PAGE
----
For the other shots where we had more liberty, I wanted to approach it with an artistic eye, allowing simplicity and form to take charge of the frame and invoke the viewer to feel. For these images, it wasn’t about the detail or the 3D, it was more about a mood, a tone, and a feel that came from it all. I didn’t want the viewer to be caught up in the technical aspects, but rather consumed by their own emotional response, whatever that may be.
6) Project 2501 – I understand the artists involved are made up of a very global mix of talent, how did you manage to assemble the team, and what were the challenges involved with the artists working in different locations ?
The team grew immensely as the project evolved. What simply started off as a fun idea that my friend, Filipe Carvalho, and I had discussed, then somehow transformed into a large-scale underwater photo shoot collaboration with world-renowned photographer, Tim Tadder. Once we got the images back from the photo shoot, we realized that we couldn’t stop here. There was a drive to take these compelling images to an even higher level and further expand its depth with the addition of 3D.
However, since 3D is so time consuming and all the artists were working only in their spare time, the crew grew larger and larger as everyone helped one another out when they could at various stages of the process, from modeling, texturing, lighting, compositing, and to doing a final color grade of the entire piece. It was an insane amount of work, and everyone that took part really did an amazing job and owned their contribution to the project.
Managing a team of over 30 individuals from all around the world was one of the more challenging tasks for me that I have ever endured on a project. My role in my career thus far has been more on the creative side, so producing was a relatively new adventure. I learned quickly that this project required a clear voice and someone to help push things along on a daily basis. I had to be able to help anyone out at any time with sending files, giving notes, building files, making sure people were on track, and knowing what myself and the team needed.
Needless to say, this was very taxing and involved a lot of sleepless nights since I had to be awake and accessible at various timezones around the world. I spent a multitude of hours on Skype calls and using Basecamp to keep everyone on the same page, it was incredibly daunting at times but the end result was absolutely worth it. The project never slept, and the team worldwide helped keep the momentum going.
7) With the success of Project 2501, do you have future plans for any similar projects ?
I would love to build something else out at this level, as I feel I have learned and grown so much from this project. I have a few ideas in mind and things in process, but nothing is final just yet. Perhaps the next time I release a project, it will be 90 minutes long. I will see what comes of all of this effort, but even if nothing does, it doesn’t matter because we accomplished what we set out to do… to create the ultimate tribute.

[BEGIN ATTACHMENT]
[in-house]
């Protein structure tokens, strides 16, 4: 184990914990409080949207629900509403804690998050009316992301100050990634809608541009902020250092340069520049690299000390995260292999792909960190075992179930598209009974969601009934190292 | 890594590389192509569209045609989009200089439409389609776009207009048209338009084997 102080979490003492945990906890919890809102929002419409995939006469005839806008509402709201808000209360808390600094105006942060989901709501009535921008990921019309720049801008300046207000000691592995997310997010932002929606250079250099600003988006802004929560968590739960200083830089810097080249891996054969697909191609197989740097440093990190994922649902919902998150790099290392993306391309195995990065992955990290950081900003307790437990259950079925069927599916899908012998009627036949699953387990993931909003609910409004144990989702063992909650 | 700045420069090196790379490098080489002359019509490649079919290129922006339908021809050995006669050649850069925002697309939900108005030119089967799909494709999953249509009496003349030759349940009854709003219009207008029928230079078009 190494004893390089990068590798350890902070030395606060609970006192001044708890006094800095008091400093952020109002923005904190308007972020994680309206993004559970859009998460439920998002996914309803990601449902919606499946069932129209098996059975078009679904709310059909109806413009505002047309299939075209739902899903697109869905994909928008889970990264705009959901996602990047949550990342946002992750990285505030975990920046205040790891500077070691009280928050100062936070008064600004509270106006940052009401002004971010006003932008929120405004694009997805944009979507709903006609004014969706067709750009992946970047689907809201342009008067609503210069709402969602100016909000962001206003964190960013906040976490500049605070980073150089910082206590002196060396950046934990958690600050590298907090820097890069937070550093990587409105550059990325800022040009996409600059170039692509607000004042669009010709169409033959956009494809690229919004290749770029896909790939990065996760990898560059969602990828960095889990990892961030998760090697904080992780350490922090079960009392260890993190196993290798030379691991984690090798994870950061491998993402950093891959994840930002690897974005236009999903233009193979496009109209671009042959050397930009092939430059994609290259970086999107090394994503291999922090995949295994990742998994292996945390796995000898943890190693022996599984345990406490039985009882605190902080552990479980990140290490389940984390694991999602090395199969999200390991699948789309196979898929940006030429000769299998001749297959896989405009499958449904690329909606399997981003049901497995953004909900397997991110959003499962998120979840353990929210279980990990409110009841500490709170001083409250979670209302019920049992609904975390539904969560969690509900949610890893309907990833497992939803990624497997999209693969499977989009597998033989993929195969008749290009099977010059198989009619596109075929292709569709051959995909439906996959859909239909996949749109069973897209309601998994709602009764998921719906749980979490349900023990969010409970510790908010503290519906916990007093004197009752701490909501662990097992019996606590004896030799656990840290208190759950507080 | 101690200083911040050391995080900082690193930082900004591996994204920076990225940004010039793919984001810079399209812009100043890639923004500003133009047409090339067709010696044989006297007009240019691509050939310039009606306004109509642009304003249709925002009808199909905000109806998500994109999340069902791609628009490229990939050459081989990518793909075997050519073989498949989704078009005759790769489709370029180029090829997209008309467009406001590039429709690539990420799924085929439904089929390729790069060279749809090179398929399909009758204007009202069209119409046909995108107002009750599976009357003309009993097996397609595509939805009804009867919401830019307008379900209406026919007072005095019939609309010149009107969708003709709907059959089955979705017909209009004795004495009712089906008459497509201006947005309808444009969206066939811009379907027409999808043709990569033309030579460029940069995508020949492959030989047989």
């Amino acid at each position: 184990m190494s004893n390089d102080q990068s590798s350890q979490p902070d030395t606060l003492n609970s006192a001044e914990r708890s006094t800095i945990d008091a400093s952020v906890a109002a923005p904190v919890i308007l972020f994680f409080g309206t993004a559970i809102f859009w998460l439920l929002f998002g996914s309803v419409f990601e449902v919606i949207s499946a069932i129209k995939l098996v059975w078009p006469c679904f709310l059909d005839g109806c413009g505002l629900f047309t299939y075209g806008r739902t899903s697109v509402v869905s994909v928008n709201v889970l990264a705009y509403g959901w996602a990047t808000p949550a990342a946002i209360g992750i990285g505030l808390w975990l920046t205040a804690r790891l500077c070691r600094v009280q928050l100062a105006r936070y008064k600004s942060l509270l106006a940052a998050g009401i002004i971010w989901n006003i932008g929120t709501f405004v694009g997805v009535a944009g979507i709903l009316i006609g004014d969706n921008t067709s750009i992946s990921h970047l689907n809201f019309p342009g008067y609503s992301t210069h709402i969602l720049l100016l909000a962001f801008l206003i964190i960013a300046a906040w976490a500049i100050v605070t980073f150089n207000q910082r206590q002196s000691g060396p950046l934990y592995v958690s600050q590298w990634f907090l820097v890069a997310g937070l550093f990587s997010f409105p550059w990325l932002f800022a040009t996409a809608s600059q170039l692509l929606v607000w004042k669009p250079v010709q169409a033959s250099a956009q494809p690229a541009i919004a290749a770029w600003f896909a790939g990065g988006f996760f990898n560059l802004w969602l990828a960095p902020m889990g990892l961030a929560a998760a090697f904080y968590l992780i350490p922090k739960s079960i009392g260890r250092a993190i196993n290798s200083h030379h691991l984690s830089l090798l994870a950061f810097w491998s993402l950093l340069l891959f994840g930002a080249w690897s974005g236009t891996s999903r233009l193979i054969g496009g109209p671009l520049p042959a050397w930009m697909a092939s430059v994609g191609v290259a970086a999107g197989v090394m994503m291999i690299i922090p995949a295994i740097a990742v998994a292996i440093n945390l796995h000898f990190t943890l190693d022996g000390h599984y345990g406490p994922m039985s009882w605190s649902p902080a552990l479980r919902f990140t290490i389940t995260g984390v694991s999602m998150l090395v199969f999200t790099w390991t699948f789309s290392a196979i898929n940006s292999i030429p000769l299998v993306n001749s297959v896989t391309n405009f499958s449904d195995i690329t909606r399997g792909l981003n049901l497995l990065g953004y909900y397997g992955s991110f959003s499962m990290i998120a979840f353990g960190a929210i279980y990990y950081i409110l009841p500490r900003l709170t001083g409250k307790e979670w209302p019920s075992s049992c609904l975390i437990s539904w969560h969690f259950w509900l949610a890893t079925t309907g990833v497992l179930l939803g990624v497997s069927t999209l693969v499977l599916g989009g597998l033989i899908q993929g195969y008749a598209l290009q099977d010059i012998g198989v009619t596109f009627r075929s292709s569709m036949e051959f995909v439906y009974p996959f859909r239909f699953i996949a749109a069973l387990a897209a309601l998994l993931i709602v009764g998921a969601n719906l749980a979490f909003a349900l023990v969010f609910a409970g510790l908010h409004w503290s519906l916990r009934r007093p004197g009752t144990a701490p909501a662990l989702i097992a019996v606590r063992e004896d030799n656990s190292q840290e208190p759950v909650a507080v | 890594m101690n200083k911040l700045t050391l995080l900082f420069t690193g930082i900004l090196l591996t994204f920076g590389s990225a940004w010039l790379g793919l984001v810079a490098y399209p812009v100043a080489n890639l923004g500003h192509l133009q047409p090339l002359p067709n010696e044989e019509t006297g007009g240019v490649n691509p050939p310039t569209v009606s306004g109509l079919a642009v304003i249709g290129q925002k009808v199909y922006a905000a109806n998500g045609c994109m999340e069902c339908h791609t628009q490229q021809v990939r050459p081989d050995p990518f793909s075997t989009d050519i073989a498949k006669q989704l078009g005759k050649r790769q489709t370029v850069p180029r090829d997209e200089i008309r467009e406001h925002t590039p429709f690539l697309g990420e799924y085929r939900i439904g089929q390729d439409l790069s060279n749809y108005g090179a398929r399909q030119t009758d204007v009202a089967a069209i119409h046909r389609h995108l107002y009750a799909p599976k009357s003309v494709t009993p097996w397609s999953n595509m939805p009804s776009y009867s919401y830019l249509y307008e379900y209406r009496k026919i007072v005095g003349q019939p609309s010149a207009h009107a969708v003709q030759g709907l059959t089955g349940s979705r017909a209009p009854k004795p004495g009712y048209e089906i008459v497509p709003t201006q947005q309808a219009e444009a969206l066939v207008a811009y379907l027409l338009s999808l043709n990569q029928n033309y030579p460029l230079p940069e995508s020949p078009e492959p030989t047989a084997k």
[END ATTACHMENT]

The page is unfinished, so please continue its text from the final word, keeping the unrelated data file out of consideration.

8) Besides Mamoru Oshii and GITS, what other animation/film/artists/directors have shaped your sense of aesthetics, or inspired you in a major way ?
Wow, there are too many to state them all. I am inspired by so many creators out there, ranging from Kawajiri to David Fincher. The list for me goes on and on. I like to be inspired by so many different things, and by keeping it limitless, I feel it gives my artistic view a unique presence. To me, I feel nothing is truly original because our thoughts are all intertwined, connected, shared, and enjoyed on a collective unconscious level of humankind. To sum it up, I just enjoy the influences I have acquired and build things from the feelings and emotions they’ve given me.
9) Can you tell us a little more about your “Lost Boy” series of illustrations ?
YES! It has always been a goal and a childhood dream of mine to create a book or a graphic novel of my own illustrative work, and I aspire to do that with “Lost Boy.” Right now, I have roughly 275+ sketches at various stages that I aim to turn into a book and other collectives. More than likely, I will launch a Kickstarter towards the end of the year which will include various offerings of the book, original art, posters, t-shirts, prints, 3D prints of sculptures, and some possible Bronze sculptures of the characters that my friend, Rafael Grassetti, is helping build.
Ultimately, I just want to have fun creating a world based on my influences and “Lost Boy” is my way of achieving that dream. I have a feeling that by the time I finish its development, it will have become something entirely of its own doing. Stay tuned for the Kickstarter!
10) What advice would you give to budding visual artists working in the design/vfx industry, especially if they want to create a unique look or style of their own ? What skill set would you deem to be invaluable ?
I think the best advice I can give to anyone of any discipline is to stay humble, be hungry, be thankful, and work incredibly hard to chase your dreams and goals. Everything else comes second to that. Best of luck to you all!
To see more of Ash’s work, visit www.ashthorp.com.
All images in this article are Copyright © 2014 ALT Creative, Inc. or their respective copyright holders.
For the full list of credits on Project 2501, visit www.gits2501.com.4